Written by María Gerpe, PhD Contents What are recombinant antibodies? What is the difference between recombinant and traditional antibodies? Why are recombinant antibodies important? Types of recombinant antibodies How are recombinant sequences obtained? Additional Resources References What are recombinant antibodies? Recombinant antibodies are [...]
Since 2006, the One Health Initiative (OHI)’s goal has been to demonstrate the inextricable link between humans, animals, and the environment. Certainly, the current global pandemic is a great testament to the ties between climate change, humans, and animals that OHI has been working to highlight. The rise of other zoonotic diseases (e.g., Hendra, and Nipah viruses) not only directly affect humans through disease transmission but may also result in deep impacts to the food supply
Anti-drug antibody (ADA) assays are critical to assess the clinical efficacy and safety of a biological drug and rely on control reagents that mimic the ADA response to the biological drug being tested. These positive controls typically consist of animal-derived pooled polyclonal antibodies or human monoclonal antibody reference panels against the target protein drug.
The transition from polyclonal antibody drugs to a more targeted monoclonal approach was made possible through a series of scientific and technological advancements; the most notable of which is the hybridoma technique developed by Köhler and Milstein, which allowed the generation of pure antibodies at scale.
Monoclonal antibodies (mAbs) are homogenous antibodies that bind to a single epitope on an antigen. Kohler and Milstein generated the first mAbs when they developed hybridoma technology in the 1970s. Because of the specificity, homogeneity and unlimited availability, mAbs are valuable reagents used in a variety of important applications including treatment and diagnosis of diseases
Written by Yuning Wang, PhD August 1, 2021 What is DNA Sequencing? DNA sequencing is the process of determining the precise order of four nucleotides bases—adenine (A), guanine (G), cytosine (C), and thymine (T)—that make up the DNA molecule. From Sanger sequencing to next-generation sequencing (NGS), DNA sequencing’s accessibility and ease [...]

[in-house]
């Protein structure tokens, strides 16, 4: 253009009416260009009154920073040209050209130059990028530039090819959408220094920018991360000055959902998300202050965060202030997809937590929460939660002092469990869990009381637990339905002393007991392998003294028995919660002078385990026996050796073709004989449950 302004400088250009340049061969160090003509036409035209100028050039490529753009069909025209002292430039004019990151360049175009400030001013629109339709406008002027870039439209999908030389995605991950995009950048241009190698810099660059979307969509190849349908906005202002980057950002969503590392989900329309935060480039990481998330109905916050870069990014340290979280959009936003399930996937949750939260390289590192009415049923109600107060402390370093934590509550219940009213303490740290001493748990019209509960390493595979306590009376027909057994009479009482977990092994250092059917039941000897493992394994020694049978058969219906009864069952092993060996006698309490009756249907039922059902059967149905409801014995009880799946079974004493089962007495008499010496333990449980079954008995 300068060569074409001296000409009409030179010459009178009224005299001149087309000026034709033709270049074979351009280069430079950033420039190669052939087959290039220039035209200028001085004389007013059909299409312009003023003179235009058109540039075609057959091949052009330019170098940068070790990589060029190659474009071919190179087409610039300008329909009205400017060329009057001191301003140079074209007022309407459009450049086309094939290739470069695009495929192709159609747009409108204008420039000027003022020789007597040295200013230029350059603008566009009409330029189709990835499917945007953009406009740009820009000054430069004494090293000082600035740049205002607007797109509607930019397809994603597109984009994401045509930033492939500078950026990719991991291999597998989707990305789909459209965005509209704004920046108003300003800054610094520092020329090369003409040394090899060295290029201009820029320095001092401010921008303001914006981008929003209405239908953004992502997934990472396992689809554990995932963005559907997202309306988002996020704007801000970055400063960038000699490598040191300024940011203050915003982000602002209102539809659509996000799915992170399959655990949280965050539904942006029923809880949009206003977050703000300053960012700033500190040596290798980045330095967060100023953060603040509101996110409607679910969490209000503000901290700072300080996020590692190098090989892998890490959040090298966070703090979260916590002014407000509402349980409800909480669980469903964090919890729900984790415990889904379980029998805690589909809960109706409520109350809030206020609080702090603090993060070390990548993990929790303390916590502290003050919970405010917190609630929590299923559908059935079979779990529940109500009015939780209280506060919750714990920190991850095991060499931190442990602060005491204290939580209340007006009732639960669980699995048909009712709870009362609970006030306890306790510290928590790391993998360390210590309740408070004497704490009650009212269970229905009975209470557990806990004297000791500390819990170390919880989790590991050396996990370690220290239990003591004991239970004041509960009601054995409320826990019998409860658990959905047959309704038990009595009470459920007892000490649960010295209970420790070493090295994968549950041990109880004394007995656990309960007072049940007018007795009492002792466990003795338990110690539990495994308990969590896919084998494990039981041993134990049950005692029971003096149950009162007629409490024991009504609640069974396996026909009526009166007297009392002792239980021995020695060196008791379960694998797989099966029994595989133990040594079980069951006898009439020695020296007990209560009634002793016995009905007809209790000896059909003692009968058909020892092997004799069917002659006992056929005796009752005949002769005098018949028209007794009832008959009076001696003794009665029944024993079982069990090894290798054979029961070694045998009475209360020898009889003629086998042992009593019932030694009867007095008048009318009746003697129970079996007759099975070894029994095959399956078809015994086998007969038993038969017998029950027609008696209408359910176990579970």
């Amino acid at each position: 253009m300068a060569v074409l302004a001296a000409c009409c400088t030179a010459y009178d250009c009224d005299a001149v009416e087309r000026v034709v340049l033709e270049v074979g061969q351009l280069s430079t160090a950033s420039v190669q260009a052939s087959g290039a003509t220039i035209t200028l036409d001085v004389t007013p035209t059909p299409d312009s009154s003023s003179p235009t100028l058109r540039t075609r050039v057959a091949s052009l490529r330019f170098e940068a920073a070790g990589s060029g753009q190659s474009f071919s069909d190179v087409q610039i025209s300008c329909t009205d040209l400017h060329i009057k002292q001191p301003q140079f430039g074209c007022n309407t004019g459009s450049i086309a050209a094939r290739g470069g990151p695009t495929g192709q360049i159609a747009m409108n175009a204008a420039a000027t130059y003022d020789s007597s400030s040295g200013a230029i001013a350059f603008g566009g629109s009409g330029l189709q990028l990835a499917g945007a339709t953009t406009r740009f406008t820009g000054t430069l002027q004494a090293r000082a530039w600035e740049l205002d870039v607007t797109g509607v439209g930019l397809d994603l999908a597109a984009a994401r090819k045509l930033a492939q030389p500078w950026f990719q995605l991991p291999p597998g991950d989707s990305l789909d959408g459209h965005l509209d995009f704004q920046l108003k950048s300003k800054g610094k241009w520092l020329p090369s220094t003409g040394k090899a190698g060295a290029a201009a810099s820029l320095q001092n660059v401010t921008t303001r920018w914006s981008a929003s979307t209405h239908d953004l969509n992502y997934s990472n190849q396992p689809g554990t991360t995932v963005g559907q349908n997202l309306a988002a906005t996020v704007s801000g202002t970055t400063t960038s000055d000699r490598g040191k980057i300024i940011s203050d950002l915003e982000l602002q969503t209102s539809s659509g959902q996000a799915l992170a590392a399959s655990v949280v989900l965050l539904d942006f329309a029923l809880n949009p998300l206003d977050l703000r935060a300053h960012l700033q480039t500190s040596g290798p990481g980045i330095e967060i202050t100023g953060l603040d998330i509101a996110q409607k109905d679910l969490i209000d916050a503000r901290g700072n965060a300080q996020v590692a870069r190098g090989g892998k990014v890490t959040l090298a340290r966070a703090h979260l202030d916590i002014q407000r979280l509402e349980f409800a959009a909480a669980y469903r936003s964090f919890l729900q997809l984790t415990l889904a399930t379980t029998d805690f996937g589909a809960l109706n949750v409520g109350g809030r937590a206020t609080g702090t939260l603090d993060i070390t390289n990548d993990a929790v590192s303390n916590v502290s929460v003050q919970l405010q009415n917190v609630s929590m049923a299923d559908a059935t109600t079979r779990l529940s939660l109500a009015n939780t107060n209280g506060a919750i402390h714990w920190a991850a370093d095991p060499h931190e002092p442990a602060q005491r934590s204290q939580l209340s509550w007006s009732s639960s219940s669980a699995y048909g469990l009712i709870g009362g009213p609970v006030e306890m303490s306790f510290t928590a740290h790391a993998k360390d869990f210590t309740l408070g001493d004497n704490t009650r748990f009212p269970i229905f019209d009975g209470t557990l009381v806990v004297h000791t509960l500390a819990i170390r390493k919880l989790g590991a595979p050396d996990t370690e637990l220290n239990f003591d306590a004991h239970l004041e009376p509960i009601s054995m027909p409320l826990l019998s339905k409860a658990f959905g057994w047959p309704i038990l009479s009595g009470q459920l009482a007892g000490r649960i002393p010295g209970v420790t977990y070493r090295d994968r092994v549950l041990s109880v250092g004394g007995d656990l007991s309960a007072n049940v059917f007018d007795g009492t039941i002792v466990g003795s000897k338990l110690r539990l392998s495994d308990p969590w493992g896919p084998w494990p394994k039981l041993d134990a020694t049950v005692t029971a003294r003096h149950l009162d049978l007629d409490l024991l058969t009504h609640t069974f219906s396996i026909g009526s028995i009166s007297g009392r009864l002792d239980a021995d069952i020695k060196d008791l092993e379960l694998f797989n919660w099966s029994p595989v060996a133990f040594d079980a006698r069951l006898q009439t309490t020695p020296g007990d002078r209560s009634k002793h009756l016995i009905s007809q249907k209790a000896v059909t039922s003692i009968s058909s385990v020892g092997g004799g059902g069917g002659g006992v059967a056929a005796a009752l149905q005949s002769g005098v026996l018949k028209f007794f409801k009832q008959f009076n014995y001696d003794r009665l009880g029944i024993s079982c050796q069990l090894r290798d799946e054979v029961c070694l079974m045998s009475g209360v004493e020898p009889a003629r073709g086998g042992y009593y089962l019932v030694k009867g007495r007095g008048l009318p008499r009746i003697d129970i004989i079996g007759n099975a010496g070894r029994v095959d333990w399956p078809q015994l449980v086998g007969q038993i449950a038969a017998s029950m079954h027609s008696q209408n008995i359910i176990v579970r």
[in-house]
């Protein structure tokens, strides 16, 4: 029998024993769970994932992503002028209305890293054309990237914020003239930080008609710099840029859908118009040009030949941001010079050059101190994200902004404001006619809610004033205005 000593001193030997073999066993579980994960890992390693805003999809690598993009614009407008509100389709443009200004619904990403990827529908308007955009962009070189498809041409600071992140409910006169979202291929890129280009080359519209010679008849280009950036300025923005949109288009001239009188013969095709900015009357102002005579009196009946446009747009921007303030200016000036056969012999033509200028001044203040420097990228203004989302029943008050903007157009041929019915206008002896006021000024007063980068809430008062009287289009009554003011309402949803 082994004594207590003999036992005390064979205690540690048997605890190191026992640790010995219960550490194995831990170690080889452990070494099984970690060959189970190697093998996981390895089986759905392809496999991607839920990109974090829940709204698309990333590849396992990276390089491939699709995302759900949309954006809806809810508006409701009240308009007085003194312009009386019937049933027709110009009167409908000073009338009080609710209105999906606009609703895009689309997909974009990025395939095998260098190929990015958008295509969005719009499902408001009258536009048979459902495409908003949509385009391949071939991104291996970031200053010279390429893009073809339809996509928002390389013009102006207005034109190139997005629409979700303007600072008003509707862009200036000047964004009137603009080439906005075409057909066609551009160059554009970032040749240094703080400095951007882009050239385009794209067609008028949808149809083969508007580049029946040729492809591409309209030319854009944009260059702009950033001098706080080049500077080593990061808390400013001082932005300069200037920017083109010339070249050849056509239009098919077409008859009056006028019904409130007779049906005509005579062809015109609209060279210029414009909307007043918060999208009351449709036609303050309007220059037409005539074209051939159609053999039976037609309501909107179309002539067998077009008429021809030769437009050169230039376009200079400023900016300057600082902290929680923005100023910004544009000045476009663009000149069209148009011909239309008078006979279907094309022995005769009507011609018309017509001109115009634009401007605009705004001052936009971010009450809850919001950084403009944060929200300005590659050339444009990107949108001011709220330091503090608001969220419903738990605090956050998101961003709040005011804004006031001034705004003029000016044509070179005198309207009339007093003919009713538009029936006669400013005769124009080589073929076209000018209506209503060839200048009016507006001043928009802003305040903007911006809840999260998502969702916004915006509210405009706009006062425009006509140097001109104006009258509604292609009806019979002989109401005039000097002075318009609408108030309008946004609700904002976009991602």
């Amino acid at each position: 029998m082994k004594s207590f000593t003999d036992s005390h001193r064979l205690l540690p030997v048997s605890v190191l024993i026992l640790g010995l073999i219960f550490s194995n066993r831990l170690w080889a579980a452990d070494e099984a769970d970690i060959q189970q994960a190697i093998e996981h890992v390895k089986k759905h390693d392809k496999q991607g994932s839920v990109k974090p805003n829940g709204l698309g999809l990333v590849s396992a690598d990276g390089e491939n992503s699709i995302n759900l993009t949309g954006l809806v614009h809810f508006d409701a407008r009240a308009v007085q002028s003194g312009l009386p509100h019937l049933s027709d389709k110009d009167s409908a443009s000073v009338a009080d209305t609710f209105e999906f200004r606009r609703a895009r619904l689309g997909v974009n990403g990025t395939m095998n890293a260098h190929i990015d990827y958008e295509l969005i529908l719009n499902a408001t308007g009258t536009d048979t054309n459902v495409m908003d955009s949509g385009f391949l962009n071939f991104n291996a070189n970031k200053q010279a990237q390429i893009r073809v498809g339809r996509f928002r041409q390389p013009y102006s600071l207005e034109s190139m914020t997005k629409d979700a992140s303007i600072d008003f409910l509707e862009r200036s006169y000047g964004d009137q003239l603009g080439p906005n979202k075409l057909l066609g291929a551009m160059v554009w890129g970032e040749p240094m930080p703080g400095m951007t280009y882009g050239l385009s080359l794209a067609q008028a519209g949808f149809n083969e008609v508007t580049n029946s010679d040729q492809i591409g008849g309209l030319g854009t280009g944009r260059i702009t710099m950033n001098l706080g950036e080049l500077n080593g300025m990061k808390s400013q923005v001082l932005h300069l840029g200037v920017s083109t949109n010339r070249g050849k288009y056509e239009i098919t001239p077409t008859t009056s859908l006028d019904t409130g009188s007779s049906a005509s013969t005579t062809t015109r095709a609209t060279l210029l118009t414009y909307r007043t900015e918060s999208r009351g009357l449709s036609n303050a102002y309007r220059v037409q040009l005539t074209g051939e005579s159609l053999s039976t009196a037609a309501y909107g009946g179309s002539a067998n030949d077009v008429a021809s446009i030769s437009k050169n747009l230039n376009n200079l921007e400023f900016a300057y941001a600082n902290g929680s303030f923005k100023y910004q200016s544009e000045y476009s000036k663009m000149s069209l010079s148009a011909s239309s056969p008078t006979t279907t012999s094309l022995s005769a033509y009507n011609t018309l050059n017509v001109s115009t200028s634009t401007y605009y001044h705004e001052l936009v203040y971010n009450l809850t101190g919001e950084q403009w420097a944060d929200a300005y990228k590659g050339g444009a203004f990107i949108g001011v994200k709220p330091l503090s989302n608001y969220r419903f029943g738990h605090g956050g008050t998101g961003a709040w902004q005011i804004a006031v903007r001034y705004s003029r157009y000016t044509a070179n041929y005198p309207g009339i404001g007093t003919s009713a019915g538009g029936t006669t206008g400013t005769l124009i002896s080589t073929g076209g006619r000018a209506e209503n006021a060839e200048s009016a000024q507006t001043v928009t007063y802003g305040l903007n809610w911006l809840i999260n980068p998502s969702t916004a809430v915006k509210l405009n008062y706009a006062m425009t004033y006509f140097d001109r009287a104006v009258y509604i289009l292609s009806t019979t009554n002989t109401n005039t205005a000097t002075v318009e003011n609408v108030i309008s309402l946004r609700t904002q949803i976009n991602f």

Protein mass spectrometry refers to the use of mass spectrometry in the study and characterization of proteins, including their quantification, profiling, interaction mapping, and identification of their post-translational modifications (1,2). Protein mass spectrometry may also be referred to as mass spectrometry-based proteomics. Mass spectrometry-based proteomics consist of three approaches: top-down, middle-down, and bottom-up proteomics
The protein sequence is key to understanding the function of a protein target and is critical to therapeutic and diagnostic development. This is particularly important for antibodies whose code diversity and glycosylation impact both function, and stability.
Antibody sequences are critical for antibody engineering and protein characterization in therapeutic development. For antibody reagent users, knowing the sequences allows them to perform sequence analysis/alignment to identify binding and cross-reactivity so they can conduct rational experiment design.
Anti-Drug Antibody (ADA) assays such as ligand-based assays are critical to assess the clinical efficacy and safety of a biological drug. ADA assays rely on control reagents that mimic the ADA response to the biological drug being tested. These positive controls typically consist of animal-derived (e.g., rabbits) pooled polyclonal antibodies (pAb) [...]
Landing on the Moon with Mass Spectrometry: Polyclonal Sequencing with Only Proteomics Presented by Anthony Stajduhar, Director of International Business Development, Rapid Novor Over the past 5 years Rapid Novor has perfected monoclonal antibody sequencing, and is now sequencing mAbs from polyclonal mixtures using REpAb®. After successfully launching their proteogenomics based [...]
Leveraging Recombinant Patient Antibodies in Therapeutic Applications Originally presented at PEGS Boston Virtual 2020 by Anthony Stajduhar, Director of International Business Development, Rapid Novor Our team has perfected the art of monoclonal antibody sequencing, and is now ready to demonstrate our ability to sequence mAbs from polyclonal mixtures. In this talk, Anthony [...]
Recombinant Monoclonal Antibodies (rAbs) are highly reproducible, customizable and pure alternatives to the traditional antibodies produced by hybridomas. Get the antibody protein sequence, either by DNA sequencing or the de novo protein sequencing technology, you can rest assured that you can have the exact antibody made recombinantly anytime in the future.